11 Things I’ve Learned in Ghana

In honor of my last day in Ghana, I figured I’d share some of the lessons I’ve learned during my time abroad. Here they are:

 1.    Toilet paper Toilets are a luxury.

I remember the first time I went to the beach—I had to go to the bathroom, but there wasn’t one in sight. I was completely uncomfortable, but I was forced to go to the bathroom wherever I could find a spot. I was already used to always having to bring my own toilet paper everywhere, but it was a lot easier to get used to that than not having a bathroom. Four months later, I’ve accustomed myself to free ranging and I don’t even think twice about it anymore.

 2.    Life goes on when there is no Wi-Fi.

When I first got here, I had the hardest time adjusting to Wi-Fi-less life. I constantly check my phone at home and the fact that I couldn’t do that whenever I wanted to was really hard for me. I mainly wanted to go online to talk to my friends back home, which always left me feeling homesick afterwards. Not being distracted with life at home let me concentrate on life over here, which is exactly what I needed anyways. If there’s one thing I’ve realized, though, it’s that having Wi-Fi should be the least of my worries—I’d rather have electricity or running water or something like that. Suddenly, having Wi-Fi didn’t seem so important anymore.

3.    Everyone has a story; if you listen, you might learn something

Whenever I do things in public, I usually don’t try to get to know people too well. When I’m grocery shopping or in a cab or at a restaurant, I just talk with people as much as I need to in order to accomplish the task at hand. Since being in Ghana, though, I’ve grown accustomed to the slower pace of life and I’ve really gotten to know people on a much better level. When I’m stuck in traffic, I talk to my cab driver. When I’m waiting for my egg sandwich at the night market, I talk to the vendors. Sometimes, when I’m in a tro-tro, I’ve even had conversations with the people next to me. I’ve learned so many great things about Ghana that I would’ve robbed myself of if I held onto the American “keep to yourself” philosophy. I’ve learned so many places to go, things to do, and even how many people feel about Ghanaian politics. I’m glad I’ve embraced getting to know people in a new domain than I would in the US.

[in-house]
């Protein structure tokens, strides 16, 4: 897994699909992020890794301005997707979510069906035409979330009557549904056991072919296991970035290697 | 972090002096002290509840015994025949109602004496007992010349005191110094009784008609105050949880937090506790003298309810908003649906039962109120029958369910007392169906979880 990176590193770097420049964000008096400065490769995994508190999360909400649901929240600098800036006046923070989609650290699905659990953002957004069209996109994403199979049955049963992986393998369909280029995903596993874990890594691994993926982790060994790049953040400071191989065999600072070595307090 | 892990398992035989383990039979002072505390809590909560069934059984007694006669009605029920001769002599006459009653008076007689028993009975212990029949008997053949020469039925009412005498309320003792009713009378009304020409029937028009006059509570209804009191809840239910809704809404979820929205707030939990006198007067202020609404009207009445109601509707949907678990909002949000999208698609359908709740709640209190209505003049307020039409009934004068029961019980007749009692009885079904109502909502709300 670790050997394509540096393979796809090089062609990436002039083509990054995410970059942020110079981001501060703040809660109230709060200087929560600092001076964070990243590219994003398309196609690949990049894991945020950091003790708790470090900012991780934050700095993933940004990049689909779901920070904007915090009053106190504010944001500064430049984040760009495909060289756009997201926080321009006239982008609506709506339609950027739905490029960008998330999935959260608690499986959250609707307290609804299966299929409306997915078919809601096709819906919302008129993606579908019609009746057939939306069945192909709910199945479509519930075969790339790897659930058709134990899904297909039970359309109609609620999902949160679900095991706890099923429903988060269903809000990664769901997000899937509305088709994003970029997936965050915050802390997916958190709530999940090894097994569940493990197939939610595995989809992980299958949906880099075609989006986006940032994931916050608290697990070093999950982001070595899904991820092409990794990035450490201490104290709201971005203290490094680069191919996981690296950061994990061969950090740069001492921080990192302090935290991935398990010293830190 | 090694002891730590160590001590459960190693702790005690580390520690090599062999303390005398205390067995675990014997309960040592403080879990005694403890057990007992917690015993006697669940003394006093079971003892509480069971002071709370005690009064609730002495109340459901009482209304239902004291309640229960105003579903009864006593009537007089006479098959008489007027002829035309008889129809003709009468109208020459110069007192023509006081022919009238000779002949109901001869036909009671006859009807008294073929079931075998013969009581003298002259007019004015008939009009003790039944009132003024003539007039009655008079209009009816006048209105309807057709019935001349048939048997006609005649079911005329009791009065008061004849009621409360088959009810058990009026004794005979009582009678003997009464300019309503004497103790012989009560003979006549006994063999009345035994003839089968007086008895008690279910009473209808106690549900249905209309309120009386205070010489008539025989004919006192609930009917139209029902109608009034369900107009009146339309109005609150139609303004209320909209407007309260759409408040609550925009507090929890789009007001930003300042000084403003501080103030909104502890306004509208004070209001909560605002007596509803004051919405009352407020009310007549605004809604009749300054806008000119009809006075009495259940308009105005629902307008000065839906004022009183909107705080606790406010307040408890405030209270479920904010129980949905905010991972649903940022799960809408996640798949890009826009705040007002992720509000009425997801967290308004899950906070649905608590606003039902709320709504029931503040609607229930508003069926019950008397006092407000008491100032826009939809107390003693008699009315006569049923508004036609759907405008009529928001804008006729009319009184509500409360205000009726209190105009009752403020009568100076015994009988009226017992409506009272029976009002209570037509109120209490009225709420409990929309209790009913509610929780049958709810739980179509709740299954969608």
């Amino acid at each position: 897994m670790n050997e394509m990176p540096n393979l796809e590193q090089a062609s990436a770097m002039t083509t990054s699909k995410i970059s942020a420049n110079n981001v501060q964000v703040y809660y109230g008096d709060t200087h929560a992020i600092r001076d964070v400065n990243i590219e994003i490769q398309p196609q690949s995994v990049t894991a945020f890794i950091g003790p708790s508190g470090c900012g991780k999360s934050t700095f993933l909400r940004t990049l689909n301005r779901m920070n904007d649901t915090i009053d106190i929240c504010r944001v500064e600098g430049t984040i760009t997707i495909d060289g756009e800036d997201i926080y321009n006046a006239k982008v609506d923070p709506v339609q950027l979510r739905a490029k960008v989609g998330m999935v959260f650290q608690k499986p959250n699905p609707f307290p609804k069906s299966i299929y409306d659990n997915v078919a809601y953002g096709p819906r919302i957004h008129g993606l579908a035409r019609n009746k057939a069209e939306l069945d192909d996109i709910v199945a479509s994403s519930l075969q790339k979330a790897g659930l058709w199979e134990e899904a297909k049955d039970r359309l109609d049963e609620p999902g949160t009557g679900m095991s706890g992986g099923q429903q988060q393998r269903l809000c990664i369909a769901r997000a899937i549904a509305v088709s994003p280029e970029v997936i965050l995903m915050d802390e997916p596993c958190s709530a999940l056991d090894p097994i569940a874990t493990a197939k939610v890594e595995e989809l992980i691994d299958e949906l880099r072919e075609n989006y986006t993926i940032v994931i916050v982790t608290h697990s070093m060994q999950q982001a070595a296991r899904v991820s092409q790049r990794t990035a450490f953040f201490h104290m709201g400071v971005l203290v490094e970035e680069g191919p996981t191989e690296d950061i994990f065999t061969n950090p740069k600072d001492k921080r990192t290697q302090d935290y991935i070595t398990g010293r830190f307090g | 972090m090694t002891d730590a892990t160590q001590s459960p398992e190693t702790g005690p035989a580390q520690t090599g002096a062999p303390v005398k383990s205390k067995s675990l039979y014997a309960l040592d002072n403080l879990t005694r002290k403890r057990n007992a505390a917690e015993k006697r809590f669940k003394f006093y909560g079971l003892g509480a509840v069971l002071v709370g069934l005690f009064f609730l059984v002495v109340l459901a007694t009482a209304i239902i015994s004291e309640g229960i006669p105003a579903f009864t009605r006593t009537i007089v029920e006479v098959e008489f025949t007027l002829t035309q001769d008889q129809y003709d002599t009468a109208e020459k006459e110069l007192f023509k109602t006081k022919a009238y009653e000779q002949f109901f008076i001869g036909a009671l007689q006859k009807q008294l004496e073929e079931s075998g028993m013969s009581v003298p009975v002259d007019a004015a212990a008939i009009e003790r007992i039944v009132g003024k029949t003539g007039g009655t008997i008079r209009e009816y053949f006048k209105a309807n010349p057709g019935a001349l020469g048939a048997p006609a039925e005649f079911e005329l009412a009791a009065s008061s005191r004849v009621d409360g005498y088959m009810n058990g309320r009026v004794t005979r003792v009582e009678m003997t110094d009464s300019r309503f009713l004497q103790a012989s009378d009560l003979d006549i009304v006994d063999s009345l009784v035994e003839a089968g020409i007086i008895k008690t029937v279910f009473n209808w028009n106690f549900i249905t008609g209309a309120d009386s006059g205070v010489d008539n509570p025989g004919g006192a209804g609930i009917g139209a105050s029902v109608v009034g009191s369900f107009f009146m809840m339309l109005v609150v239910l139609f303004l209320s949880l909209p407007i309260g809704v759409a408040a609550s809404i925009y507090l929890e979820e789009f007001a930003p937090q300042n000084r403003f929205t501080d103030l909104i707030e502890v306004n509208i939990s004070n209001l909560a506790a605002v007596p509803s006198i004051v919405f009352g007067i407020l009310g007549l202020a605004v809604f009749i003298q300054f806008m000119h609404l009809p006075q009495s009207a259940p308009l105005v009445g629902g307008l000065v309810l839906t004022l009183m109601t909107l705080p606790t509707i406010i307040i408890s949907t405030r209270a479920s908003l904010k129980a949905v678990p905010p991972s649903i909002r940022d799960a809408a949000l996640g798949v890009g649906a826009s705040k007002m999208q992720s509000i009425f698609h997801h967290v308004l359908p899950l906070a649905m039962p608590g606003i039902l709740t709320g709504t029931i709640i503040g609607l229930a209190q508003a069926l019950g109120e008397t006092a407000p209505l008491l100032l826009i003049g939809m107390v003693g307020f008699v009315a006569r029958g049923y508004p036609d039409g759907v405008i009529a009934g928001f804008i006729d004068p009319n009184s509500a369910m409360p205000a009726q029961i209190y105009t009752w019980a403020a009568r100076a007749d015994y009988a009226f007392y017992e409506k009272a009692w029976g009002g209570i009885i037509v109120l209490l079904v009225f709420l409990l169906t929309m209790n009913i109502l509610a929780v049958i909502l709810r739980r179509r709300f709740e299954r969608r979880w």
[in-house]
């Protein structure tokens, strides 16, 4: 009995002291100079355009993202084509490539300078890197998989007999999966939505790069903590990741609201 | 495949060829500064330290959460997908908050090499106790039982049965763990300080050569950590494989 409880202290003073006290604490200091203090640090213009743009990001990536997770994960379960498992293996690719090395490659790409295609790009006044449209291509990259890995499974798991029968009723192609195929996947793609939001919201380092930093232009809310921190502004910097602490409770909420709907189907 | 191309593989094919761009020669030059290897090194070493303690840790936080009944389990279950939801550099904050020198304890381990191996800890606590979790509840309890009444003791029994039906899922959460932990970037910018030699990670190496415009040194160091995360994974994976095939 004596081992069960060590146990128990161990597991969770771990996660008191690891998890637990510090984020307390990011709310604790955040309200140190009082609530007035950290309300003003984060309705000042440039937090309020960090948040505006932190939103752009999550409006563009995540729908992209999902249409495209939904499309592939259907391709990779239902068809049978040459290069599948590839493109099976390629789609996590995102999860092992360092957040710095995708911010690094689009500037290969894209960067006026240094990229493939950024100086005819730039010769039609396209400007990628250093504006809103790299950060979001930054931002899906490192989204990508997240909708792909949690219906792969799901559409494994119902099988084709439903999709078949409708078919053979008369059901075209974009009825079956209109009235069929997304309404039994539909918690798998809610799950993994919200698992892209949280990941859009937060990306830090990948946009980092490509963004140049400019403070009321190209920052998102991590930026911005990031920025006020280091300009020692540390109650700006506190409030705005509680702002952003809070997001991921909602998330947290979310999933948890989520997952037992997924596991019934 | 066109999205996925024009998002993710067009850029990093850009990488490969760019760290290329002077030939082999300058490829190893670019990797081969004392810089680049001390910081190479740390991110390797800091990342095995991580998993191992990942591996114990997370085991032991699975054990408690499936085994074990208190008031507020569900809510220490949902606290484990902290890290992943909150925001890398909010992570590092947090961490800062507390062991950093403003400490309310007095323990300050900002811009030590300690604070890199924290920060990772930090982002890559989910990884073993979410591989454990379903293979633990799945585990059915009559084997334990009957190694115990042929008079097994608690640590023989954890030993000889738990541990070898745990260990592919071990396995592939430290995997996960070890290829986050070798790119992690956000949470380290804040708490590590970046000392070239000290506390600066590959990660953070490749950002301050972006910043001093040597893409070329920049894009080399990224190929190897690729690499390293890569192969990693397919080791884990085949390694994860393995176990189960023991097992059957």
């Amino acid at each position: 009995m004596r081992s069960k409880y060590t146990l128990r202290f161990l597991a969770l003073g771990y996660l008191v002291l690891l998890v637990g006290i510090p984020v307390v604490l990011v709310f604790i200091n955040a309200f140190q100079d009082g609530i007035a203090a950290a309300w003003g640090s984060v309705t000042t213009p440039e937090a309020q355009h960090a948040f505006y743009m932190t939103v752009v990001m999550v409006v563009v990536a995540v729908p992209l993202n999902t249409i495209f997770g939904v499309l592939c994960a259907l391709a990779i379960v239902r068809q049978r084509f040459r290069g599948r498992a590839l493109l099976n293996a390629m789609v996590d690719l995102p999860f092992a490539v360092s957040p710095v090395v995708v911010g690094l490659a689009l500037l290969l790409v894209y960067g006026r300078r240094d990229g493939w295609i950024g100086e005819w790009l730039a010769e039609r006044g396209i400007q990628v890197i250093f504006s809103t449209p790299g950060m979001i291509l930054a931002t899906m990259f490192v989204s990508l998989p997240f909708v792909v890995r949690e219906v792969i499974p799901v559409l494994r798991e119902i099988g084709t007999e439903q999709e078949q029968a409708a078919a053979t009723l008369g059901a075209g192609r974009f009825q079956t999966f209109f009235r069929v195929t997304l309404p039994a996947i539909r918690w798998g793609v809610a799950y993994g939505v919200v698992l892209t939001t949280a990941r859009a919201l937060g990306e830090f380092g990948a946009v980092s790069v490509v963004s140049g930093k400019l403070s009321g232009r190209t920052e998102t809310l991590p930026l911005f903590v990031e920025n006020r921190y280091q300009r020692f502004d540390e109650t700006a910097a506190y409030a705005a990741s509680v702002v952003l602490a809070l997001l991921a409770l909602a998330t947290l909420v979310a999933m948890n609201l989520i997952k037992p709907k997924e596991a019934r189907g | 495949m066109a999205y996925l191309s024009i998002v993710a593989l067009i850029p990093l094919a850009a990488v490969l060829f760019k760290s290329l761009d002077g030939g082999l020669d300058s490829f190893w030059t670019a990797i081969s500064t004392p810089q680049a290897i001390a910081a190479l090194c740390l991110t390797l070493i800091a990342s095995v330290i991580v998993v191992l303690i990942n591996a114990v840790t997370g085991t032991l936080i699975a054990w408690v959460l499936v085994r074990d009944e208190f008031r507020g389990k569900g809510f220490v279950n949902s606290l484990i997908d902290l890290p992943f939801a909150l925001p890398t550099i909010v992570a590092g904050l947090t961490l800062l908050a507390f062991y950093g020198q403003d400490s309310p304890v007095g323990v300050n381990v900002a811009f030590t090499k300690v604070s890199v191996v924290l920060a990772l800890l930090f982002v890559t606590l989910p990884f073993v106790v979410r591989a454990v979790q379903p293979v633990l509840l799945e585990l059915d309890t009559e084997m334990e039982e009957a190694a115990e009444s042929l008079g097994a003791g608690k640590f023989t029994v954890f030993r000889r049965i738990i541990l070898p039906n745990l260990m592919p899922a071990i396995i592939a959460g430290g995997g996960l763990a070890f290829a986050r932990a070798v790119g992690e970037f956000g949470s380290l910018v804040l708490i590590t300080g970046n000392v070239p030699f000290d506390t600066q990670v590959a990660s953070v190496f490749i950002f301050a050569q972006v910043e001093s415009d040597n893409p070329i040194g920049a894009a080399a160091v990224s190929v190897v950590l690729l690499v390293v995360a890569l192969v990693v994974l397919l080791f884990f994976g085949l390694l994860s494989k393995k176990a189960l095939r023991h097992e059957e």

4.    No water? No problem.

No matter where I’ve been in Ghana, there have been water outages. During the month I was at my homestay, I had running water a total of 2 times and one of those times, the water ran out halfway through my shower. I guess you can say I’ve mastered the art of bucket showering. When I moved to the dorm, I was happy to have running water, but it goes out all the time—from a few hours at a time to four days in a row. The only issue I have with no running water is the fact that no one can flush the toilets and the fact that it always seemed to go out after I came back all sweaty from dance class. Other than that, I think I’ve grown accustomed to waterless life. It’s not that bad and it really makes me think about how much water I waste on a daily basis.